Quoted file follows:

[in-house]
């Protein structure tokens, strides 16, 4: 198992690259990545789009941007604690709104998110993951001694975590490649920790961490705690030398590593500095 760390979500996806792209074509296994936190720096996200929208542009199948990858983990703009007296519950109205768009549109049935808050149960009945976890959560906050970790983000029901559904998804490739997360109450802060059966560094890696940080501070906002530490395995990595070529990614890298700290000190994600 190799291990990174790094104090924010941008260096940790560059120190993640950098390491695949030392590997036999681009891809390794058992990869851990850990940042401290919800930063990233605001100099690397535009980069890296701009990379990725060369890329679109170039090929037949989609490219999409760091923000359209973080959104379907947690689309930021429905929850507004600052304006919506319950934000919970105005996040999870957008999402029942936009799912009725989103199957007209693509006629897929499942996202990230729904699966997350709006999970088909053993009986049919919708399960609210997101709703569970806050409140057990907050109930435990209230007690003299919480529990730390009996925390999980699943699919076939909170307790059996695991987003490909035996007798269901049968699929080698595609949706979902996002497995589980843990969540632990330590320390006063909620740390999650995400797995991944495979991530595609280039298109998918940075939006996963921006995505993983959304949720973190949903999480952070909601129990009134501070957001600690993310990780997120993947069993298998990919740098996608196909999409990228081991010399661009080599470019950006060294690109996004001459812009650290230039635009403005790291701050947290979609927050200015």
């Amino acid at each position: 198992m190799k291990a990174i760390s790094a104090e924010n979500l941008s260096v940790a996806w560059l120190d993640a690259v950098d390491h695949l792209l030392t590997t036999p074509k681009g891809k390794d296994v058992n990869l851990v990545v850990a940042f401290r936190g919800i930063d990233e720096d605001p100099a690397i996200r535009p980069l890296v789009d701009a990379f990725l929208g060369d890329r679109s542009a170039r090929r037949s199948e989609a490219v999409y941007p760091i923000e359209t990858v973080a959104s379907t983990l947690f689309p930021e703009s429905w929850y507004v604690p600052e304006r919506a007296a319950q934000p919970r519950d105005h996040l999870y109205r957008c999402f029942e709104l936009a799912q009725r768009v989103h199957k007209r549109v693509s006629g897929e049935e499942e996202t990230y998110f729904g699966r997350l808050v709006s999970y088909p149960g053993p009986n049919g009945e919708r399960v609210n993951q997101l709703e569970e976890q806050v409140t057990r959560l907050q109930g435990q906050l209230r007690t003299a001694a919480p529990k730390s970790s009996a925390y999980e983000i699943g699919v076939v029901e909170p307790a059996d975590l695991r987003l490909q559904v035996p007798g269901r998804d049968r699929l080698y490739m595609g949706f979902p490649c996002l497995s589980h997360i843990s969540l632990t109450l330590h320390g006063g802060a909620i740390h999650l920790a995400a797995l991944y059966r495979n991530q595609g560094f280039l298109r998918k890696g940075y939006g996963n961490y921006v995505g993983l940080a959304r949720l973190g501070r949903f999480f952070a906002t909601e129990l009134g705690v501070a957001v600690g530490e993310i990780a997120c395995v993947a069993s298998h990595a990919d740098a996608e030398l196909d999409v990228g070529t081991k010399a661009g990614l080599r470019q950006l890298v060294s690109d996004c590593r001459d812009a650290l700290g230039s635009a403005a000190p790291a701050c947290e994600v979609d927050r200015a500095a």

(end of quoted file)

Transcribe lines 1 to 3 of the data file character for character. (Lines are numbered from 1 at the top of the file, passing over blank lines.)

[in-house]
């Protein structure tokens, strides 16, 4: 198992690259990545789009941007604690709104998110993951001694975590490649920790961490705690030398590593500095 760390979500996806792209074509296994936190720096996200929208542009199948990858983990703009007296519950109205768009549109049935808050149960009945976890959560906050970790983000029901559904998804490739997360109450802060059966560094890696940080501070906002530490395995990595070529990614890298700290000190994600 190799291990990174790094104090924010941008260096940790560059120190993640950098390491695949030392590997036999681009891809390794058992990869851990850990940042401290919800930063990233605001100099690397535009980069890296701009990379990725060369890329679109170039090929037949989609490219999409760091923000359209973080959104379907947690689309930021429905929850507004600052304006919506319950934000919970105005996040999870957008999402029942936009799912009725989103199957007209693509006629897929499942996202990230729904699966997350709006999970088909053993009986049919919708399960609210997101709703569970806050409140057990907050109930435990209230007690003299919480529990730390009996925390999980699943699919076939909170307790059996695991987003490909035996007798269901049968699929080698595609949706979902996002497995589980843990969540632990330590320390006063909620740390999650995400797995991944495979991530595609280039298109998918940075939006996963921006995505993983959304949720973190949903999480952070909601129990009134501070957001600690993310990780997120993947069993298998990919740098996608196909999409990228081991010399661009080599470019950006060294690109996004001459812009650290230039635009403005790291701050947290979609927050200015």
């Amino acid at each position: 198992m190799k291990a990174i760390s790094a104090e924010n979500l941008s260096v940790a996806w560059l120190d993640a690259v950098d390491h695949l792209l030392t590997t036999p074509k681009g891809k390794d296994v058992n990869l851990v990545v850990a940042f401290r936190g919800i930063d990233e720096d605001p100099a690397i996200r535009p980069l890296v789009d701009a990379f990725l929208g060369d890329r679109s542009a170039r090929r037949s199948e989609a490219v999409y941007p760091i923000e359209t990858v973080a959104s379907t983990l947690f689309p930021e703009s429905w929850y507004v604690p600052e304006r919506a007296a319950q934000p919970r519950d105005h996040l999870y109205r957008c999402f029942e709104l936009a799912q009725r768009v989103h199957k007209r549109v693509s006629g897929e049935e499942e996202t990230y998110f729904g699966r997350l808050v709006s999970y088909p149960g053993p009986n049919g009945e919708r399960v609210n993951q997101l709703e569970e976890q806050v409140t057990r959560l907050q109930g435990q906050l209230r007690t003299a001694a919480p529990k730390s970790s009996a925390y999980e983000i699943g699919v076939v029901e909170p307790a059996d975590l695991r987003l490909q559904v035996p007798g269901r998804d049968r699929l080698y490739m595609g949706f979902p490649c996002l497995s589980h997360i843990s969540l632990t109450l330590h320390g006063g802060a909620i740390h999650l920790a995400a797995l991944y059966r495979n991530q595609g560094f280039l298109r998918k890696g940075y939006g996963n961490y921006v995505g993983l940080a959304r949720l973190g501070r949903f999480f952070a906002t909601e129990l009134g705690v501070a957001v600690g530490e993310i990780a997120c395995v993947a069993s298998h990595a990919d740098a996608e030398l196909d999409v990228g070529t081991k010399a661009g990614l080599r470019q950006l890298v060294s690109d996004c590593r001459d812009a650290l700290g230039s635009a403005a000190p790291a701050c947290e994600v979609d927050r200015a500095a």